A Message to Gaddafi’s Loyalists

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The international community is finally beginning to coalesce around something like a strategy for Libya. The Obama Administration is talking about sanctions, there’s a move to freeze the Gaddafi family’s international assets, and proposals to blockade Tripoli.

These are all excellent ideas, and need immediate action. But they won’t stop the Libyan strongman: he has endured sanctions and isolation in the past, and that was when he had an entire country to run. Now, with eastern Libya effectively out of his talons, he has fewer mouths to feed. More to the point, he seems determined to scuttle the ship of state rather than hand it over to the rebels.

So the challenge for the global community is to severely limit his ability to do harm to his own people. A high priority has to be imposition of a no-fly zone over western Libya, to prevent Gaddafi from using his jets and gunships against the rebels, or fly in more mercenaries. It won’t be easy to organize this. The UN is leery about no-fly zones: it’s worth remembering that it was the U.S. and not the UN that imposed the no-fly zone over much of Iraq after the liberation of Kuwait in 1991.

It’s time for one of the Libya’s European neighbors, France or Italy, to step up to the plate. It’s easy enough for President Nicolas Sarkozy ro fire verbal broadsides in the direction of Tripoli, and Prime Minister Silvio Berlusconi to express anxiety over a possible influx of Libyan refugees on Italian shores. But which one of them will have the courage to put their planes in the air over Libya, risking dogfights with Gaddafi’s jets or his antiaircraft batteries?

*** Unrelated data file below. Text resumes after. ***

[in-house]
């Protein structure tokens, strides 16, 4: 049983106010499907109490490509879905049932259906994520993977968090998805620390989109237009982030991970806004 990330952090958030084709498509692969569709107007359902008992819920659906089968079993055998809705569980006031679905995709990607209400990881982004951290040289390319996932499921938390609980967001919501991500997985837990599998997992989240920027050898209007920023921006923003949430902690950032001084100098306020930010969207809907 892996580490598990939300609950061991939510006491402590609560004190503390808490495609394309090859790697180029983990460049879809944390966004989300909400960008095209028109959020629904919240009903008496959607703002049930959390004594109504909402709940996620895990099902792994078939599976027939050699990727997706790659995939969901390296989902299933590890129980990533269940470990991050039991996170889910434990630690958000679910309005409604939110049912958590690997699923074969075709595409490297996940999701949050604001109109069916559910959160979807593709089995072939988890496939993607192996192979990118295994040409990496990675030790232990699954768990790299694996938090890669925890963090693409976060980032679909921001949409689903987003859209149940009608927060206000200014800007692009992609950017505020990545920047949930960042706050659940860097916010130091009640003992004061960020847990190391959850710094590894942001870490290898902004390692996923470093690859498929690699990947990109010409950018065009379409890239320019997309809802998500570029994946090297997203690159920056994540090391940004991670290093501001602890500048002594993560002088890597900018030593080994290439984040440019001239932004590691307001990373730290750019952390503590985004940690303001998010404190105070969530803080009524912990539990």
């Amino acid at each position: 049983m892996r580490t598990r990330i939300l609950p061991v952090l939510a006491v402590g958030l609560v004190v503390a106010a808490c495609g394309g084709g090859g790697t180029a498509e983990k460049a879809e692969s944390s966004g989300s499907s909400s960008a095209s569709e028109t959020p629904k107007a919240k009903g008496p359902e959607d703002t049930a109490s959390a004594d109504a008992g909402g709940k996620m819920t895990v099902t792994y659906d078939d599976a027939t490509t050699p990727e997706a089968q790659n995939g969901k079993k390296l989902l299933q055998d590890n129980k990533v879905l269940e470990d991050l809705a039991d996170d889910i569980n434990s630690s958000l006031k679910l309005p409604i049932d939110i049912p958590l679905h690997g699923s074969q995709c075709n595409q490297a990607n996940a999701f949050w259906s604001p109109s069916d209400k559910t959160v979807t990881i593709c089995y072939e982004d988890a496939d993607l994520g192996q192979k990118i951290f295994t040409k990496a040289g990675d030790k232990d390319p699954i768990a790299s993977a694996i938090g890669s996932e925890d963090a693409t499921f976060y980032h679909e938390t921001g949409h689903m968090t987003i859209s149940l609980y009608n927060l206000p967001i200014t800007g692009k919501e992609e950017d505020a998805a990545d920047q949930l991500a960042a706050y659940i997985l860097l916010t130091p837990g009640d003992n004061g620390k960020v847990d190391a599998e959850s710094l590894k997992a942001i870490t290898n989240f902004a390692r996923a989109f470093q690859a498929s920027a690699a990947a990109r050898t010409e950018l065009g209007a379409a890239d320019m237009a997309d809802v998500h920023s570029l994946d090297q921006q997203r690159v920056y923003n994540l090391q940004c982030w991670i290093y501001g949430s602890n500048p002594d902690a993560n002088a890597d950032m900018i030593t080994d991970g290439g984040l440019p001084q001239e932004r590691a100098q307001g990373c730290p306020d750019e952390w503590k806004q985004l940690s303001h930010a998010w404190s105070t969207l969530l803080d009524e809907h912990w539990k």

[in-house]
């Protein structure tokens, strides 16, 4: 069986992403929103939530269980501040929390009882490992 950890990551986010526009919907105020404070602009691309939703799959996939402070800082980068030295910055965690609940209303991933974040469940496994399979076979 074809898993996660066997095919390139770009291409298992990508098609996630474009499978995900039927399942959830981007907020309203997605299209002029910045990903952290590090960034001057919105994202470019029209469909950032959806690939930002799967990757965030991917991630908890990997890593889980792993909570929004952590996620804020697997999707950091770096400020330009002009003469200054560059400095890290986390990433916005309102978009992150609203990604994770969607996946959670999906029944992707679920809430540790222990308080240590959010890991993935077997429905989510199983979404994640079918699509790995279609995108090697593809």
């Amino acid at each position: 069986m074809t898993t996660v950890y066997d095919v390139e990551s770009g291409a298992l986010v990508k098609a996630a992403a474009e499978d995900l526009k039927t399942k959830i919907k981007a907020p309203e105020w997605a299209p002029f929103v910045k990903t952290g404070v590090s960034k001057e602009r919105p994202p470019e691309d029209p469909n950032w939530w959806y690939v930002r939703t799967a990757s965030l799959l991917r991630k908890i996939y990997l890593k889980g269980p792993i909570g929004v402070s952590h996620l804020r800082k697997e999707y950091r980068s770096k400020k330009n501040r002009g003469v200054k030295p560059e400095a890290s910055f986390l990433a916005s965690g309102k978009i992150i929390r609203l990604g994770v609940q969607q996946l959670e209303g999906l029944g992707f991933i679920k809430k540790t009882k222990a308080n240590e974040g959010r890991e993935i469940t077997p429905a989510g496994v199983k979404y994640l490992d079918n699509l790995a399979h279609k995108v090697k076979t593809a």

While these risks are parsed and debated (and let’s hope the Europeans don’t take their usual sweet time about it) important messages need to be sent to the people around Gaddafi — specifically the military commanders still loyal to him and the mercenaries who are fighting on his dime.

They (at least those not already guilty of slaughtering innocents) need to be offered carrots and sticks: amnesty if they ditch the dictator right away, or war-crimes trials if they stick be his side. Gaddafis pilots and naval commanders should be told they can bolt, with their planes and ships, to Malta or Lampedusa. His tank commanders should be encouraged to disable their tanks before fleeing.

If history is any judge, this will go one of two ways: either somebody close to Gaddafi will kill or imprison him and begin to negotiate with the rebels, or the strongman will keep fighting to the last. The world has a role, small thought it may be, in determining the outcome.